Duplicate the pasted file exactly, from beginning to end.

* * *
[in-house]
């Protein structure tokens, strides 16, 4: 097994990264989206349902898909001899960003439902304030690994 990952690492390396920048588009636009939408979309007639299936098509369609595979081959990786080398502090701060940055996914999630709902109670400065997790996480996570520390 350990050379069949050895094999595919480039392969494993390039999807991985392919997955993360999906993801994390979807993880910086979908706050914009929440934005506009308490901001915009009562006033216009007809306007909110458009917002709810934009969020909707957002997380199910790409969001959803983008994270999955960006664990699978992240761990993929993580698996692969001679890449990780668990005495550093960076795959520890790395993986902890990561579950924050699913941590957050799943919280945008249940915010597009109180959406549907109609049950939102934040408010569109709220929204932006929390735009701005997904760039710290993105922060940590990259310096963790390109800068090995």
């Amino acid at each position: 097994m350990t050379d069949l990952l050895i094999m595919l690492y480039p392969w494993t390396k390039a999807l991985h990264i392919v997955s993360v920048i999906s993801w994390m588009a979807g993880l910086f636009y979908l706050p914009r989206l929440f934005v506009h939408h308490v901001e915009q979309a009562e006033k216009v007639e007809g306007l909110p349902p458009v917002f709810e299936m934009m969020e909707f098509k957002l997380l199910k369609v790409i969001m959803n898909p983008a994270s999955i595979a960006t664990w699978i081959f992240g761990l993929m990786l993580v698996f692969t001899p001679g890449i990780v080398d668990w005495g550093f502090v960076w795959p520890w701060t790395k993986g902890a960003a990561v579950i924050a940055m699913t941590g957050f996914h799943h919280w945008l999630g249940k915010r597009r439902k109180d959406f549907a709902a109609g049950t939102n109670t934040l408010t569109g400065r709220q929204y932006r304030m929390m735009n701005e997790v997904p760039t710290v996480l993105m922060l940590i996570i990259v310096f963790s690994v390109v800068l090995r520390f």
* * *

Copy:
[in-house]
């Protein structure tokens, strides 16, 4: 097994990264989206349902898909001899960003439902304030690994 990952690492390396920048588009636009939408979309007639299936098509369609595979081959990786080398502090701060940055996914999630709902109670400065997790996480996570520390 350990050379069949050895094999595919480039392969494993390039999807991985392919997955993360999906993801994390979807993880910086979908706050914009929440934005506009308490901001915009009562006033216009007809306007909110458009917002709810934009969020909707957002997380199910790409969001959803983008994270999955960006664990699978992240761990993929993580698996692969001679890449990780668990005495550093960076795959520890790395993986902890990561579950924050699913941590957050799943919280945008249940915010597009109180959406549907109609049950939102934040408010569109709220929204932006929390735009701005997904760039710290993105922060940590990259310096963790390109800068090995």
């Amino acid at each position: 097994m350990t050379d069949l990952l050895i094999m595919l690492y480039p392969w494993t390396k390039a999807l991985h990264i392919v997955s993360v920048i999906s993801w994390m588009a979807g993880l910086f636009y979908l706050p914009r989206l929440f934005v506009h939408h308490v901001e915009q979309a009562e006033k216009v007639e007809g306007l909110p349902p458009v917002f709810e299936m934009m969020e909707f098509k957002l997380l199910k369609v790409i969001m959803n898909p983008a994270s999955i595979a960006t664990w699978i081959f992240g761990l993929m990786l993580v698996f692969t001899p001679g890449i990780v080398d668990w005495g550093f502090v960076w795959p520890w701060t790395k993986g902890a960003a990561v579950i924050a940055m699913t941590g957050f996914h799943h919280w945008l999630g249940k915010r597009r439902k109180d959406f549907a709902a109609g049950t939102n109670t934040l408010t569109g400065r709220q929204y932006r304030m929390m735009n701005e997790v997904p760039t710290v996480l993105m922060l940590i996570i990259v310096f963790s690994v390109v800068l090995r520390f």